Subject: Re: For Approval: Open Source Software Alliance License
From: John Cowan <>
Date: Fri, 26 Sep 2003 08:06:13 -0400

Sean Chittenden scripsit:

> OSSAL, BSD, and MIT licenses operate under the notion of
> "take what's existing, modify it in unique and interesting ways, and
> leverage it to the best of your ability."  Writing something from
> scratch is a silly waste of effort and pointless: OSSAL, BSD, and MIT
> licenses give businesses or any developer a base to work from.

Unless we are to forget copyright altogether (which you obviously do
not want), then there are *always* circumstances in which you have
to write things from scratch.  If you want to use someone else's code,
you have to abide by his terms, whether "Pay me $$$$", "Copyleft
your code too", or "Swear you will never copyleft your code".
If you can't or won't abide by them, back to the development lab.

And the notion that you can at the same time subcontract (for money
or for nothing) part of your work to someone else, *and* not trust their
future intentions, is just unworkable in software.  You can pay the
big bucks for a proprietary license, only to have the vendor slide
down the memory hole, leaving you dependent on an unmaintained and
often unmaintainable product.  Similarly, you could get a notice
from your free software provider that all previous terms are
inoperative.  No one has ever tried this, but I'd be surprised
to find a lawyer (IANAL, TINLA) who would say it can't happen.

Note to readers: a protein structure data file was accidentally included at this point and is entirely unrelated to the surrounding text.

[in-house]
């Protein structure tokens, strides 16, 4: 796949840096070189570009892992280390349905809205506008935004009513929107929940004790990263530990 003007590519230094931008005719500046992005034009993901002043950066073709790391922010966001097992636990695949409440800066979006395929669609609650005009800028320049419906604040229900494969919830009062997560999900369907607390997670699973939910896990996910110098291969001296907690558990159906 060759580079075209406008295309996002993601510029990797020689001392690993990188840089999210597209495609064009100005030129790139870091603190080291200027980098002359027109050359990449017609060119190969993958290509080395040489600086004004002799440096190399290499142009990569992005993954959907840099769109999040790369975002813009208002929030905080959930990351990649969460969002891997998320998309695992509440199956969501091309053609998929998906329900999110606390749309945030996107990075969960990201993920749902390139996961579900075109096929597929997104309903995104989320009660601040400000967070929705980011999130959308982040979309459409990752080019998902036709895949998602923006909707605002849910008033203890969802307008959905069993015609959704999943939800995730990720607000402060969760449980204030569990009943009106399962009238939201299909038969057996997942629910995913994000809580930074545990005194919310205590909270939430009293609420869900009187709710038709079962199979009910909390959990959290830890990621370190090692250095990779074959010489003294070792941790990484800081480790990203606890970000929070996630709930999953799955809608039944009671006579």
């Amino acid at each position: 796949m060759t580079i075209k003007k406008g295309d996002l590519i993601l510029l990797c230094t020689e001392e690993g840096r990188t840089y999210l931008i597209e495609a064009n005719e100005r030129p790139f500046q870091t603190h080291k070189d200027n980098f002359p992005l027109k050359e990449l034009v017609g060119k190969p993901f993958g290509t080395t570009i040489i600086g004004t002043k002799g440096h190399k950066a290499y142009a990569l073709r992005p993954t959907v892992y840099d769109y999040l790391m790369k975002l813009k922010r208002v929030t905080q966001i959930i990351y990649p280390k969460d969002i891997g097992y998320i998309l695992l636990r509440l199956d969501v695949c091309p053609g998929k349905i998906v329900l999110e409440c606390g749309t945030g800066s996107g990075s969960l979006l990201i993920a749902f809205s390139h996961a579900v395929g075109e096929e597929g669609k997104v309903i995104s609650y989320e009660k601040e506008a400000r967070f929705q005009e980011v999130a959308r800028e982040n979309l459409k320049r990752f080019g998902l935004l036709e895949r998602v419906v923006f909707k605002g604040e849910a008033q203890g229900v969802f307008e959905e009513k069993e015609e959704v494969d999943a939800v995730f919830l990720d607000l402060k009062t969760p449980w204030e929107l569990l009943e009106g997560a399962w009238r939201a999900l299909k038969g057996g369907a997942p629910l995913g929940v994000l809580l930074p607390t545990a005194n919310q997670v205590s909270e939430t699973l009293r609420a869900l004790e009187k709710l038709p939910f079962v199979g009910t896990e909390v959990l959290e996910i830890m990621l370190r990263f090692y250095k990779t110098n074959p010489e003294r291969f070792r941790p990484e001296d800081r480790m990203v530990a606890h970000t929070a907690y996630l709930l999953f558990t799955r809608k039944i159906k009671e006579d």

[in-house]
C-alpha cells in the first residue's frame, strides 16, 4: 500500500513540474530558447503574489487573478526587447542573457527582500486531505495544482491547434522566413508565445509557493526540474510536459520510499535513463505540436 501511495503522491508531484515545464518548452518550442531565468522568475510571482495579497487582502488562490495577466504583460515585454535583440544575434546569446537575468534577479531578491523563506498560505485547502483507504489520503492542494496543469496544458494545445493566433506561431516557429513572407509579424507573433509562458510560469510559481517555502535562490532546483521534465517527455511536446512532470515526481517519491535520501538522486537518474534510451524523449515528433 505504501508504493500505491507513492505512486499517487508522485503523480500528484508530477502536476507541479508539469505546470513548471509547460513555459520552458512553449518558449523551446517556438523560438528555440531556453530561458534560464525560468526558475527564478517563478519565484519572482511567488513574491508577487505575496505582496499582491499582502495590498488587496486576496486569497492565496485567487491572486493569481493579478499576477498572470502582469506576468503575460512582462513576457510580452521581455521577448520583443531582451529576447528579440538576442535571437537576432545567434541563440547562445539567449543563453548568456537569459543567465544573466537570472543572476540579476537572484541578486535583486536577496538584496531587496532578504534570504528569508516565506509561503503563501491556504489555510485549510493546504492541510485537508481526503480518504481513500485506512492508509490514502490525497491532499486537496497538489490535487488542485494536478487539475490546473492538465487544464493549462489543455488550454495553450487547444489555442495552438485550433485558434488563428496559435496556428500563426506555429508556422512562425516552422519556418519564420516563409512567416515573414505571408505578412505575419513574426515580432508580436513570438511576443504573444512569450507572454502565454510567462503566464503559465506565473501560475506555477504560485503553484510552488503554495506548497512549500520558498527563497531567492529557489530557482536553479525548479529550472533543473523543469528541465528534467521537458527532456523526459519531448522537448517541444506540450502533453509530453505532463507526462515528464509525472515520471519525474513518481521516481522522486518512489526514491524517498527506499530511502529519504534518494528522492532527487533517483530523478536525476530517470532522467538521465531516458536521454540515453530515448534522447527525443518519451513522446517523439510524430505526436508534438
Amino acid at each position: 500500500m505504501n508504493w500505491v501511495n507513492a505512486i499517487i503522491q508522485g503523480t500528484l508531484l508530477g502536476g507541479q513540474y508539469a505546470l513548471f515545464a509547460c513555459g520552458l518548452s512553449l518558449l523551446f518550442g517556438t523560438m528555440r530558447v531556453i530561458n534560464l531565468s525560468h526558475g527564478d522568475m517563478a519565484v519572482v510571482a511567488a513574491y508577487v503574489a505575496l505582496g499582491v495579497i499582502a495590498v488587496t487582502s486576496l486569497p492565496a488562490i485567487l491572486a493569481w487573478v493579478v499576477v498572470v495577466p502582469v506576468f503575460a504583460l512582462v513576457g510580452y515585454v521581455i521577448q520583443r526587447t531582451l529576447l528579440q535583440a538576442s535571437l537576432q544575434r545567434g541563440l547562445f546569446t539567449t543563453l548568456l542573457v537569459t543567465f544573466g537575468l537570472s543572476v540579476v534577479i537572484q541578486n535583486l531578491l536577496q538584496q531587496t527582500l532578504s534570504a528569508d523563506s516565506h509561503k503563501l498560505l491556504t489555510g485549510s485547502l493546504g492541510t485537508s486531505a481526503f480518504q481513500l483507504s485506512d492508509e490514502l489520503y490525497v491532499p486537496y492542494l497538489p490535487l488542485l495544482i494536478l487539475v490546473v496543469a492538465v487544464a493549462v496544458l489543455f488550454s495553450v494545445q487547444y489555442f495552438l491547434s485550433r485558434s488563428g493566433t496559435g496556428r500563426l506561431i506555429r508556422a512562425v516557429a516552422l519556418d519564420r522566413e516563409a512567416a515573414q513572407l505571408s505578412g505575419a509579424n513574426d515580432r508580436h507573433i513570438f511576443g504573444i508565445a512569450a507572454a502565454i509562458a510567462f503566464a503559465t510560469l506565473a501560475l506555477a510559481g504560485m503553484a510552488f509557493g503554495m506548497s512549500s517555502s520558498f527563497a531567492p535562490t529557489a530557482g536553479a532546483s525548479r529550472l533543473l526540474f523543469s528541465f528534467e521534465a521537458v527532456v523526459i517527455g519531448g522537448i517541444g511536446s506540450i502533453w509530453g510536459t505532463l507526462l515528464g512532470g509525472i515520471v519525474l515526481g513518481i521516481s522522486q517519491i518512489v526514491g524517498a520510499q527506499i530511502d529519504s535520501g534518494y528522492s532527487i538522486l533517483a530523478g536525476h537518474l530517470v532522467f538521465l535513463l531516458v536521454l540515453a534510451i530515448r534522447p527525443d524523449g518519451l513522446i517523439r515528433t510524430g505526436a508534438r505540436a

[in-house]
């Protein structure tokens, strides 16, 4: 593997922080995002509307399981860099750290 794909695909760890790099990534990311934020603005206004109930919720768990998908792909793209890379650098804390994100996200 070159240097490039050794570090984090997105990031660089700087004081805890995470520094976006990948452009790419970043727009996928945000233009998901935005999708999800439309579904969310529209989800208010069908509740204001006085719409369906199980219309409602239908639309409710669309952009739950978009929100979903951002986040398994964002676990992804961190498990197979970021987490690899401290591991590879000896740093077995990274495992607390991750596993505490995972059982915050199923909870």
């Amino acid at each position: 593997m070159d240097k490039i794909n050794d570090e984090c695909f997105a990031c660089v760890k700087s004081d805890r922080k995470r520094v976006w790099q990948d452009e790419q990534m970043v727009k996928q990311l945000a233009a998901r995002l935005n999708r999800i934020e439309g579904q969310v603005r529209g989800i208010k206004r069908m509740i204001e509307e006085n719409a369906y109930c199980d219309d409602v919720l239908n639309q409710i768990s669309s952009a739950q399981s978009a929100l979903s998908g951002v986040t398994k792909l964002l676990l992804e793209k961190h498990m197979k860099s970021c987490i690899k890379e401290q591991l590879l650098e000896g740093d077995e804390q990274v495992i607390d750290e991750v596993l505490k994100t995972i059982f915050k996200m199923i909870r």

"Life is uncertain.  Life, I say, is not a stranger to uncertainty."
	--A.E. Housman

All that said, your intention with the OSSAL is pretty clear.  You want
to make sure that the BSD-style world can't be subsumed by the GPL one.
At present, it would be possible for the FSF (though they don't want
to, for pretty good reasons) to create a GPLed version of X Windows, and
if they somehow persuaded enough people to work on it, X Windows would be
forked.  This is already true with bison and byacc, BTW; bison is a
GPLed fork of an earlier version of what later was released as byacc.

If the BSD-style code base were instead OSSAL-licensed, this couldn't
happen.  I take no position on whether this is a Good Thing or not,
except to note that situations like bison/byacc are extremely rare in
practice for reasons that probably have nothing to do with the details
of licensing; most of the community's very small number of major-league
unmergeable forks (think Emacs/Xemacs) have nothing to do with licensing,
and the three-pronged BSD fork involves codebases that share a common

John Cowan                              <>    
Unified Gaelic in Cyrillic script!
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